Tracing IP through mail headers

Posted on 2005-04-13
Last Modified: 2010-04-11
I received an email from telling me to change my info because someone was using my account etc etc. I logged in and nothing looks out of the ordinary. Was this a forged email? Is there anyway to tell? My email is below:

On a related note, what do the fields Received from, X-originating IP etc mean? I'm assuming originating IP is the actual public address of the computer that composed the message??

Received: from ([])
          by (rwcrmxc22) with SMTP
          id <20050322215425r22007bt92e>; Tue, 22 Mar 2005 21:54:25 +0000
X-Originating-IP: []
Received: from (
by (RS ver 1.0.95vs) with SMTP id 4-0244648464
for <>; Tue, 22 Mar 2005 16:54:24 -0500 (EST)
Received: (from memest@localhost)
by (8.12.11/8.12.9/Submit) id j2MLsOZS075762;
Tue, 22 Mar 2005 16:54:24 -0500 (EST)
(envelope-from memest)
Date: Tue, 22 Mar 2005 16:54:24 -0500 (EST)
Message-Id: <>
Subject: Account Investigation Important Notice
From: "" <>
MIME-Version: 1.0
Question by:dissolved
    LVL 7

    Expert Comment

    This could be a "phishing" scam. These are becoming more and more prevalent nowadays. Basically, phishing is a scam that tries to get you to go to a site that looks authentic but which is actually meant to steal your login information. I hope you went directly to eBay and didn't click on any link provided in the email itself. You might want to follow up with eBay to ensure that your account has not actually been compromised.
    LVL 7

    Expert Comment

    You can have the email and its headers analyzed for free by SpamCop (you have to register first):

    The analysis is about as good as it gets for automated systems. I would copy the entire email (it's important to get everything, all of the mai headers) into SpamCop and let it tell you what it believes is actually real and not forged. It will also allow you to file complaints to the "real" senders, if it can determine who they are, but you may or may not want to actually send the reports.

    Remember that the "From:" headers are totally unreliable -- anyone can put anything in there.

    Author Comment

    Thanks. I didnt click on any links in the email.
    What do the different fields mean in the header? ie: x originiating IP etc?
    LVL 34

    Assisted Solution

    Hey, dissolved.

    Trusting headers in SPAM E-Mail is tricky business. About the only header you can really trust is the one added by your ISP:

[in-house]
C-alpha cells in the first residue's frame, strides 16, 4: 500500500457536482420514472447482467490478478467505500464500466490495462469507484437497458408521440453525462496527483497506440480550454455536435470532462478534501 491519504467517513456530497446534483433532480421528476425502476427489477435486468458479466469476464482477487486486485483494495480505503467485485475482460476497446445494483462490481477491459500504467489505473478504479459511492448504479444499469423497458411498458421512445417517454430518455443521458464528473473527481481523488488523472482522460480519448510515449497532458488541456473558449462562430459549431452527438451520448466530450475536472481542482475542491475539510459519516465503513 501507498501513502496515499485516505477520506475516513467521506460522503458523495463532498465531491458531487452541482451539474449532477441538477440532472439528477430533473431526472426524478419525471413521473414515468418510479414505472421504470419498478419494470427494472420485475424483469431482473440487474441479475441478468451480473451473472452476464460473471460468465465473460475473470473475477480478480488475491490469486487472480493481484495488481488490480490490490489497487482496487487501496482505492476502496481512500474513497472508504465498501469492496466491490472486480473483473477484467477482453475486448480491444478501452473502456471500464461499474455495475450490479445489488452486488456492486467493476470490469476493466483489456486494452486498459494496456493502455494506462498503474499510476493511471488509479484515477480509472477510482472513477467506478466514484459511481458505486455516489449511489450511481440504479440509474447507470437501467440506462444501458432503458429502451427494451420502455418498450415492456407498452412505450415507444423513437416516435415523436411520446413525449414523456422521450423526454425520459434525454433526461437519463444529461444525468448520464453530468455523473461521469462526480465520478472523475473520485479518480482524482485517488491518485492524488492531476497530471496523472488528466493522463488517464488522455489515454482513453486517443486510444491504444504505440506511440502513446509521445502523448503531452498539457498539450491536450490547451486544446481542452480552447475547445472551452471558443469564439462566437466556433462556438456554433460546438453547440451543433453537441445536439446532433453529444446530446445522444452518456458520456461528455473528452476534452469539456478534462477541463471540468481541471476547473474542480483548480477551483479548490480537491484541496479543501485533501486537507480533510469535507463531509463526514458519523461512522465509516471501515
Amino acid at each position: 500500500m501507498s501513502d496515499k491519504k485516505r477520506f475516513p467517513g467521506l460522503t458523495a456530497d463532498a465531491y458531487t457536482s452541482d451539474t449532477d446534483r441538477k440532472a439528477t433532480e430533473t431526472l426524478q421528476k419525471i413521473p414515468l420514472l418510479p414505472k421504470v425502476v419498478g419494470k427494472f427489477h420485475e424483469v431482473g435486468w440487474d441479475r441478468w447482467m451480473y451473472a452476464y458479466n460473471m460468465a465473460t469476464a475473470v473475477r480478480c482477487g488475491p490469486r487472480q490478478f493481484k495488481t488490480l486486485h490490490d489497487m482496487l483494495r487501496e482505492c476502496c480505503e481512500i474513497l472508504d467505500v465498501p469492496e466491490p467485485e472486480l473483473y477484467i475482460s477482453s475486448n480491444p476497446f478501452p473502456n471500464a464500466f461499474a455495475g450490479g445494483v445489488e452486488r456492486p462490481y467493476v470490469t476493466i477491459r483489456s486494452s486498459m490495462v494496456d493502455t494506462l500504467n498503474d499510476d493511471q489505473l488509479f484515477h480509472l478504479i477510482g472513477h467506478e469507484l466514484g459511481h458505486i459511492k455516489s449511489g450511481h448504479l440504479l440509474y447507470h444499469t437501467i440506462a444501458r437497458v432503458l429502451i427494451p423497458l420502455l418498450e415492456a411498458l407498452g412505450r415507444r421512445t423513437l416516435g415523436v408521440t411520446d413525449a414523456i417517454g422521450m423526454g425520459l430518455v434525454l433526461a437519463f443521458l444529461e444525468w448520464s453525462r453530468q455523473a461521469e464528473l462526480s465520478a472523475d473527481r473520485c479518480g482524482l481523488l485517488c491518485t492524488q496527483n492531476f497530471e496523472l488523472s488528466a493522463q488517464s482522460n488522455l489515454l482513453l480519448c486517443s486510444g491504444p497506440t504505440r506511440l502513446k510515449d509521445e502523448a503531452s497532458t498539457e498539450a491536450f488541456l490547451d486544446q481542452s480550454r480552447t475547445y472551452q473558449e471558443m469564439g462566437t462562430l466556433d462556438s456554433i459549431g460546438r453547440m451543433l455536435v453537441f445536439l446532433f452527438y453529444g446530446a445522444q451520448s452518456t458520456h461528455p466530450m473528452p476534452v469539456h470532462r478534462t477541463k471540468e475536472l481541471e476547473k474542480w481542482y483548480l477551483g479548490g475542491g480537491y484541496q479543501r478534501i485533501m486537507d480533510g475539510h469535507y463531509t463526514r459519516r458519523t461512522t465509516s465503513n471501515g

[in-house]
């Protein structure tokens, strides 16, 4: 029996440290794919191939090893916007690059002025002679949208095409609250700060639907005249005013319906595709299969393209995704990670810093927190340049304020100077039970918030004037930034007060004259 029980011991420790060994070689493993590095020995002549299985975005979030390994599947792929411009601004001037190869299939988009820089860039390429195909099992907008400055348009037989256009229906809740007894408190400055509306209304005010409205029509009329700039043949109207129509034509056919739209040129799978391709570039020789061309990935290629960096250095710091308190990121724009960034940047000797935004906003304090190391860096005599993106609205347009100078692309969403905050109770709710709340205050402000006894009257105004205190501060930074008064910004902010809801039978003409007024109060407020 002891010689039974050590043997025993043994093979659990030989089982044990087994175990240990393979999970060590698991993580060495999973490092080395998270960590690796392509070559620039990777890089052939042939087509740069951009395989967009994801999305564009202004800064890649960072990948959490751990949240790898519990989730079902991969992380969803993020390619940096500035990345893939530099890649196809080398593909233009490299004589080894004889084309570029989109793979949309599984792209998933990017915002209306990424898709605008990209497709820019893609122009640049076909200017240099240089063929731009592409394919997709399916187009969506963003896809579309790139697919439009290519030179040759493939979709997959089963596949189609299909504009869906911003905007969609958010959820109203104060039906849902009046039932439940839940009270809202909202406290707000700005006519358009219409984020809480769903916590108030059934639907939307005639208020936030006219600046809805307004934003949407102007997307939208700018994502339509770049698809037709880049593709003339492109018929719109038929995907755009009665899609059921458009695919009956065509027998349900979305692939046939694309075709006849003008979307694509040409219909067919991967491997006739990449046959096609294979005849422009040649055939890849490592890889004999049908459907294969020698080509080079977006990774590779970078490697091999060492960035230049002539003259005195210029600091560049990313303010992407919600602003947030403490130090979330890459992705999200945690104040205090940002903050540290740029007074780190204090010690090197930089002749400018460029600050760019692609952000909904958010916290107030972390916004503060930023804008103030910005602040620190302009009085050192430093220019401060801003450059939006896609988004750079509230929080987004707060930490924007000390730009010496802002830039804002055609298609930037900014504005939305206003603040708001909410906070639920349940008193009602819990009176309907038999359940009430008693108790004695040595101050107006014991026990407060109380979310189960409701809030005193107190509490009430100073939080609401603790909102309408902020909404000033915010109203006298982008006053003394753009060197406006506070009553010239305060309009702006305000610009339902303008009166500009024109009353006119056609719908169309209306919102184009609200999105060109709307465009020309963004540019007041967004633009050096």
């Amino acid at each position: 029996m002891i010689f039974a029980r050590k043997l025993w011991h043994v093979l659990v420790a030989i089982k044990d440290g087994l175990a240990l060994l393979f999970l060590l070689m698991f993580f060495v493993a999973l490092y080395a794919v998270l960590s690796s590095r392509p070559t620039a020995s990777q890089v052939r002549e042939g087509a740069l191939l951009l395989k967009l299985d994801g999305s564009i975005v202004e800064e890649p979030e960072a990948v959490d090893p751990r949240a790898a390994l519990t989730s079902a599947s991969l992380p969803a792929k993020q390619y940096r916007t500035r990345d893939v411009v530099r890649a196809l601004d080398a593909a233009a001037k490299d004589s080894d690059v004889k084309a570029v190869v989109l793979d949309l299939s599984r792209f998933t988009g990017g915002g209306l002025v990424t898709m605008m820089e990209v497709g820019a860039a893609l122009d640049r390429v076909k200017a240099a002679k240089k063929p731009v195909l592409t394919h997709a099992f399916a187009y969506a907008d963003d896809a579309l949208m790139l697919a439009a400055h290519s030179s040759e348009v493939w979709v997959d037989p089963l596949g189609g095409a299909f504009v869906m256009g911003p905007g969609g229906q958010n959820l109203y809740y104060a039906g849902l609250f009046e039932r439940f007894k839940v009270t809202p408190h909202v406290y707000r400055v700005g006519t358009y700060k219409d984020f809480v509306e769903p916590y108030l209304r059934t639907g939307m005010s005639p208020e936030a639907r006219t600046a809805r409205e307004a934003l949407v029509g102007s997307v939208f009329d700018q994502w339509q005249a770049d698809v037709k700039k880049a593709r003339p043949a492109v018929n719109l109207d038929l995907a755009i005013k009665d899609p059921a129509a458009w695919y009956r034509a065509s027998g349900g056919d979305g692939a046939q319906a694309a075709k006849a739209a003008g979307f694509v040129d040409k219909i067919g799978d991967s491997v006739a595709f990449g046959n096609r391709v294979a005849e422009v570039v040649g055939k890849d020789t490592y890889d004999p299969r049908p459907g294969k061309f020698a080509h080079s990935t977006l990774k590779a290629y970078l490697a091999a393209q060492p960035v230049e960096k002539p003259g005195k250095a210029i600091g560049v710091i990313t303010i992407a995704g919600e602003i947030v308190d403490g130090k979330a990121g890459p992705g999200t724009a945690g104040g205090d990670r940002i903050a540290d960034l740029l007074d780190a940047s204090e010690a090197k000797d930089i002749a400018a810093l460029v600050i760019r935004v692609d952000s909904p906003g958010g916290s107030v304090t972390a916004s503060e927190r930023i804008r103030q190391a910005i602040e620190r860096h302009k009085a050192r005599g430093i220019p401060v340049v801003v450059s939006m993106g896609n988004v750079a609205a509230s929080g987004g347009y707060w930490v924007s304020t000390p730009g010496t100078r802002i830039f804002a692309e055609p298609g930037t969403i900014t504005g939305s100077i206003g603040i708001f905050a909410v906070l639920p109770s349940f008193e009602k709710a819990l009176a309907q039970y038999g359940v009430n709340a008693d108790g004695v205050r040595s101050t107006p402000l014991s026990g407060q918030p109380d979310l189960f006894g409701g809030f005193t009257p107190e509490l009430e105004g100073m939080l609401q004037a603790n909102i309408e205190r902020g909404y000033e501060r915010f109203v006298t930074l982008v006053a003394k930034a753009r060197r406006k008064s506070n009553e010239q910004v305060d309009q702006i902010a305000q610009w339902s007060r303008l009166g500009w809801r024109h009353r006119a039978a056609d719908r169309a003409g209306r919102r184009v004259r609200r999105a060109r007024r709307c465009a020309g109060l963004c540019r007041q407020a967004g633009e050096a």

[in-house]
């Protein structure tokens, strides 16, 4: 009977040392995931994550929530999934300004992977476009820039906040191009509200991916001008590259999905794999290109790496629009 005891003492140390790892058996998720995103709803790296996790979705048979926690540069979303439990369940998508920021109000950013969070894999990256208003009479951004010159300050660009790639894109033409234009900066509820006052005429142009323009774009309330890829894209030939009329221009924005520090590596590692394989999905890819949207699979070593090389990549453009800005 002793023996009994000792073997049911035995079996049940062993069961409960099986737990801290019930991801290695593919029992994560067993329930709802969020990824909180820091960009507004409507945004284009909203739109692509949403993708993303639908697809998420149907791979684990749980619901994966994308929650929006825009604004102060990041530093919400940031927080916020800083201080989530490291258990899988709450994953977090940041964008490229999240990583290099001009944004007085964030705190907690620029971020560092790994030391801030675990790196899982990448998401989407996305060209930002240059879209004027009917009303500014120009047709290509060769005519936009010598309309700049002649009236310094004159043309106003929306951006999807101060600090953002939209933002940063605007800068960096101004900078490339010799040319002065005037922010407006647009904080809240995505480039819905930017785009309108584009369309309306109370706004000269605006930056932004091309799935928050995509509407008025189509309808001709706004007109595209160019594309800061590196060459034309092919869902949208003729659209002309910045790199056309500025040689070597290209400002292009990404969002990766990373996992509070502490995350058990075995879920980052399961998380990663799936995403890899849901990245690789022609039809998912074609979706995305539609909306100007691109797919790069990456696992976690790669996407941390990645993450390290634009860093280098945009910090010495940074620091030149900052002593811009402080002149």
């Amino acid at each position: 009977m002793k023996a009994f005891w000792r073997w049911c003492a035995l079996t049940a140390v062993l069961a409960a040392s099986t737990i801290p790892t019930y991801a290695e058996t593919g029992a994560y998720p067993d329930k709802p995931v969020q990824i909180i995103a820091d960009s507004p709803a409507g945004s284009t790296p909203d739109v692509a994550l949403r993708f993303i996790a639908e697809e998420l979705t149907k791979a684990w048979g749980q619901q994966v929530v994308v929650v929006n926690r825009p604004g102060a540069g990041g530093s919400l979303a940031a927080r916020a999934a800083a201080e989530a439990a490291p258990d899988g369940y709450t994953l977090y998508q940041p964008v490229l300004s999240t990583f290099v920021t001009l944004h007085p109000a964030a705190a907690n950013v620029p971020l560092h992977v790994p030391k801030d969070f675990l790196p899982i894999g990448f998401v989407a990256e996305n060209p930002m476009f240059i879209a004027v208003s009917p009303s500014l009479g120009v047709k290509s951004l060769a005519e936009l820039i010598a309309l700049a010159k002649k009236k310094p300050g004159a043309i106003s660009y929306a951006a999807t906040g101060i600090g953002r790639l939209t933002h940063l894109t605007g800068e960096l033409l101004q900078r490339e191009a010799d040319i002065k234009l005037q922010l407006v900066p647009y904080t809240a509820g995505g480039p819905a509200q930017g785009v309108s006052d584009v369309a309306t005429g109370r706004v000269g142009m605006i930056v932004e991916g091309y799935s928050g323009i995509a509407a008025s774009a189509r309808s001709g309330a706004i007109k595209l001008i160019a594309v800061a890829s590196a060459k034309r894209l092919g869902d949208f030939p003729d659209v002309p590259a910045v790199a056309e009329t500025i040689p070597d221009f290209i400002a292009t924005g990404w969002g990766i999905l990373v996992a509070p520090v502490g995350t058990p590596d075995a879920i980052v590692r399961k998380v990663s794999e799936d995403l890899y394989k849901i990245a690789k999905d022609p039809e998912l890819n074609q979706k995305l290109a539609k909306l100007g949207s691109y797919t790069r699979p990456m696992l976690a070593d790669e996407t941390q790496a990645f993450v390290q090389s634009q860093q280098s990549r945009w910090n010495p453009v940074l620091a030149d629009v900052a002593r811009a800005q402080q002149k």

Received: from ([]) by (rwcrmxc22) with SMTP id <20050322215425r22007bt92e>; Tue, 22 Mar 2005 21:54:25 +0000

    Here, ComCast server rxvrmxc22 received the message from IP address, and that IP address had a reverse-lookup DNS entry that came back with the hostname of some machine at You can be *reasonably* sure that some host in the network was used to send the E-Mail.

    Beyond that, it gets tricky. X-Originating-IP may have been added by the spammer, to mislead. Same for the two other Received: headers - without knowing for certain what mailserver software is in use on the rapidsite servers, and how it is configured, its impossible to tell with certainty that the headers are genuine or meaningful.
    LVL 7

    Accepted Solution

    The X-Originating-IP is supposed to be the IP address of the machine that generated the original email. (Any field beginning with an "X" is optional, though.)
    The "Received:" fields (there may be a chain of them) traces the "route" the email took from server to server until it reached you. These may or may not be reliable. As PsiCop mentioned, the only one that can really be trusted is the one from your ISP. Spammers/scammers often "seed" the email with fake fields to make tracing next to impossible.
    The last "Received:" field is good (this is the handoff from rapidsite to comcast) -- SpamCop gives me this for

    host (checking ip) =
    host = (cached)
    No recent reports, no history available
    Routing details for
    [refresh/show] Cached whois for :
    Using abuse net on
    abuse net =

    Everything before it, though is very suspicious. First of all the X-Originating-IP field points back to as the originating machine (which it doesn't seem to be). Also the "Received:" field looks bogus. The IP Address belongs to Verio. It may or may not be bogus (faked). The domain is real but the registrar is in the process of deleting it -- it's not active. So I certainly wouldn't trust that header field at all.
    LVL 7

    Expert Comment

    Actually Pobox has a pretty easy to understand tutorial on reading email headers and on spotting fake email headers here:

    Author Comment

    Thanks guys

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